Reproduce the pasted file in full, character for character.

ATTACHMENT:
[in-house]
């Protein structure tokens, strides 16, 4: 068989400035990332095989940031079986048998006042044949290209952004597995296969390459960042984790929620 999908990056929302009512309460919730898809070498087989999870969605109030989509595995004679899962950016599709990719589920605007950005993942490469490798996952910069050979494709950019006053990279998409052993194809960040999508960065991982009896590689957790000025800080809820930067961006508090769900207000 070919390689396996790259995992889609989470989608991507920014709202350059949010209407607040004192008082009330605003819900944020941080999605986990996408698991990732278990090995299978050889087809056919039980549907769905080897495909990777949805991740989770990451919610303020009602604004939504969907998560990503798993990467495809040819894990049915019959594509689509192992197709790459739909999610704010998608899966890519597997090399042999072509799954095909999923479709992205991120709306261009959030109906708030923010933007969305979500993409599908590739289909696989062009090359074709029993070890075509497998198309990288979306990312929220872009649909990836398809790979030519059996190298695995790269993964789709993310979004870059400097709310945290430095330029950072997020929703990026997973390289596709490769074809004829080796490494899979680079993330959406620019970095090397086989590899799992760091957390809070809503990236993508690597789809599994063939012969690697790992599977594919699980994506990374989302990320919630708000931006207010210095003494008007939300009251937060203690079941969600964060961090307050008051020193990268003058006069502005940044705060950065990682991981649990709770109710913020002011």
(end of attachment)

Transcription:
[in-house]
């Protein structure tokens, strides 16, 4: 068989400035990332095989940031079986048998006042044949290209952004597995296969390459960042984790929620 999908990056929302009512309460919730898809070498087989999870969605109030989509595995004679899962950016599709990719589920605007950005993942490469490798996952910069050979494709950019006053990279998409052993194809960040999508960065991982009896590689957790000025800080809820930067961006508090769900207000 070919390689396996790259995992889609989470989608991507920014709202350059949010209407607040004192008082009330605003819900944020941080999605986990996408698991990732278990090995299978050889087809056919039980549907769905080897495909990777949805991740989770990451919610303020009602604004939504969907998560990503798993990467495809040819894990049915019959594509689509192992197709790459739909999610704010998608899966890519597997090399042999072509799954095909999923479709992205991120709306261009959030109906708030923010933007969305979500993409599908590739289909696989062009090359074709029993070890075509497998198309990288979306990312929220872009649909990836398809790979030519059996190298695995790269993964789709993310979004870059400097709310945290430095330029950072997020929703990026997973390289596709490769074809004829080796490494899979680079993330959406620019970095090397086989590899799992760091957390809070809503990236993508690597789809599994063939012969690697790992599977594919699980994506990374989302990320919630708000931006207010210095003494008007939300009251937060203690079941969600964060961090307050008051020193990268003058006069502005940044705060950065990682991981649990709770109710913020002011």